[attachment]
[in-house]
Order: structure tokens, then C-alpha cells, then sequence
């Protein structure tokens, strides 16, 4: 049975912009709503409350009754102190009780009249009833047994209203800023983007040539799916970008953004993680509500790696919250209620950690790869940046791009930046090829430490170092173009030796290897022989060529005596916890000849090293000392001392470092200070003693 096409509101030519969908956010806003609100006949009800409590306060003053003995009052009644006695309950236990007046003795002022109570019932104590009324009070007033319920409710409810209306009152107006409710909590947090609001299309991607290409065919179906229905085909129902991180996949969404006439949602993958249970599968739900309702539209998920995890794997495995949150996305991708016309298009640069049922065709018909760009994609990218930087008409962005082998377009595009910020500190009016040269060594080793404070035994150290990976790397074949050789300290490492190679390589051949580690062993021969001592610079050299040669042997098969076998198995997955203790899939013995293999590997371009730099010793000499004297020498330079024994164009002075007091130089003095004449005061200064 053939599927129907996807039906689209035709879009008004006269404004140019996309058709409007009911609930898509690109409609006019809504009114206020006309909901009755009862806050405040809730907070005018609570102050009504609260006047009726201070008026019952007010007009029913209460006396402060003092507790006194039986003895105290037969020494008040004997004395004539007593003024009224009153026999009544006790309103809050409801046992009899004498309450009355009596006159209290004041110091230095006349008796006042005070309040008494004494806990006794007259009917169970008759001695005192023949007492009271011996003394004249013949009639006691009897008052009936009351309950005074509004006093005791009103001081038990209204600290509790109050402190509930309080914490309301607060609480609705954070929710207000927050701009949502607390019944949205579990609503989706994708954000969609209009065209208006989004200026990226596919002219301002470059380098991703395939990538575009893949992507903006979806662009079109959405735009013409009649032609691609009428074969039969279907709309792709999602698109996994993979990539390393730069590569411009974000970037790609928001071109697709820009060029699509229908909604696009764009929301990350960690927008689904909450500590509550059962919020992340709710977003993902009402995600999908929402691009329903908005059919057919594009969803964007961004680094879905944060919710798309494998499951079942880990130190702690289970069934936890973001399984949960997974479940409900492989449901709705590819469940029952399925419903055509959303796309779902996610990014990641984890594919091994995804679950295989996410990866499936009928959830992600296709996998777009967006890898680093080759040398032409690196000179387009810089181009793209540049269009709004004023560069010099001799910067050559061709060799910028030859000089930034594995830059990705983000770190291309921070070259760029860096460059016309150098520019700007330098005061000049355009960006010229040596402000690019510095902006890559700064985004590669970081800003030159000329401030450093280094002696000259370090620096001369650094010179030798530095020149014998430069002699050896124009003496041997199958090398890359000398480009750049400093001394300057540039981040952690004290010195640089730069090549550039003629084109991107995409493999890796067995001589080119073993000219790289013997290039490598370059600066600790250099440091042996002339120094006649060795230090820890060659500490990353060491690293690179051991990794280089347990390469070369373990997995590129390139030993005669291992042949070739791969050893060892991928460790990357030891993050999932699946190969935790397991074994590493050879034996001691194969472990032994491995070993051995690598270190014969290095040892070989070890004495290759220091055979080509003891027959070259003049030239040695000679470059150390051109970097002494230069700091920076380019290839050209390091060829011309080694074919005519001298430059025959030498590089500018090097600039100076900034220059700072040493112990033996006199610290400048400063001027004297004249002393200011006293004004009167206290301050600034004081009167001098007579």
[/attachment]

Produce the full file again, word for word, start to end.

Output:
[in-house]
Order: structure tokens, then C-alpha cells, then sequence
């Protein structure tokens, strides 16, 4: 049975912009709503409350009754102190009780009249009833047994209203800023983007040539799916970008953004993680509500790696919250209620950690790869940046791009930046090829430490170092173009030796290897022989060529005596916890000849090293000392001392470092200070003693 096409509101030519969908956010806003609100006949009800409590306060003053003995009052009644006695309950236990007046003795002022109570019932104590009324009070007033319920409710409810209306009152107006409710909590947090609001299309991607290409065919179906229905085909129902991180996949969404006439949602993958249970599968739900309702539209998920995890794997495995949150996305991708016309298009640069049922065709018909760009994609990218930087008409962005082998377009595009910020500190009016040269060594080793404070035994150290990976790397074949050789300290490492190679390589051949580690062993021969001592610079050299040669042997098969076998198995997955203790899939013995293999590997371009730099010793000499004297020498330079024994164009002075007091130089003095004449005061200064 053939599927129907996807039906689209035709879009008004006269404004140019996309058709409007009911609930898509690109409609006019809504009114206020006309909901009755009862806050405040809730907070005018609570102050009504609260006047009726201070008026019952007010007009029913209460006396402060003092507790006194039986003895105290037969020494008040004997004395004539007593003024009224009153026999009544006790309103809050409801046992009899004498309450009355009596006159209290004041110091230095006349008796006042005070309040008494004494806990006794007259009917169970008759001695005192023949007492009271011996003394004249013949009639006691009897008052009936009351309950005074509004006093005791009103001081038990209204600290509790109050402190509930309080914490309301607060609480609705954070929710207000927050701009949502607390019944949205579990609503989706994708954000969609209009065209208006989004200026990226596919002219301002470059380098991703395939990538575009893949992507903006979806662009079109959405735009013409009649032609691609009428074969039969279907709309792709999602698109996994993979990539390393730069590569411009974000970037790609928001071109697709820009060029699509229908909604696009764009929301990350960690927008689904909450500590509550059962919020992340709710977003993902009402995600999908929402691009329903908005059919057919594009969803964007961004680094879905944060919710798309494998499951079942880990130190702690289970069934936890973001399984949960997974479940409900492989449901709705590819469940029952399925419903055509959303796309779902996610990014990641984890594919091994995804679950295989996410990866499936009928959830992600296709996998777009967006890898680093080759040398032409690196000179387009810089181009793209540049269009709004004023560069010099001799910067050559061709060799910028030859000089930034594995830059990705983000770190291309921070070259760029860096460059016309150098520019700007330098005061000049355009960006010229040596402000690019510095902006890559700064985004590669970081800003030159000329401030450093280094002696000259370090620096001369650094010179030798530095020149014998430069002699050896124009003496041997199958090398890359000398480009750049400093001394300057540039981040952690004290010195640089730069090549550039003629084109991107995409493999890796067995001589080119073993000219790289013997290039490598370059600066600790250099440091042996002339120094006649060795230090820890060659500490990353060491690293690179051991990794280089347990390469070369373990997995590129390139030993005669291992042949070739791969050893060892991928460790990357030891993050999932699946190969935790397991074994590493050879034996001691194969472990032994491995070993051995690598270190014969290095040892070989070890004495290759220091055979080509003891027959070259003049030239040695000679470059150390051109970097002494230069700091920076380019290839050209390091060829011309080694074919005519001298430059025959030498590089500018090097600039100076900034220059700072040493112990033996006199610290400048400063001027004297004249002393200011006293004004009167206290301050600034004081009167001098007579």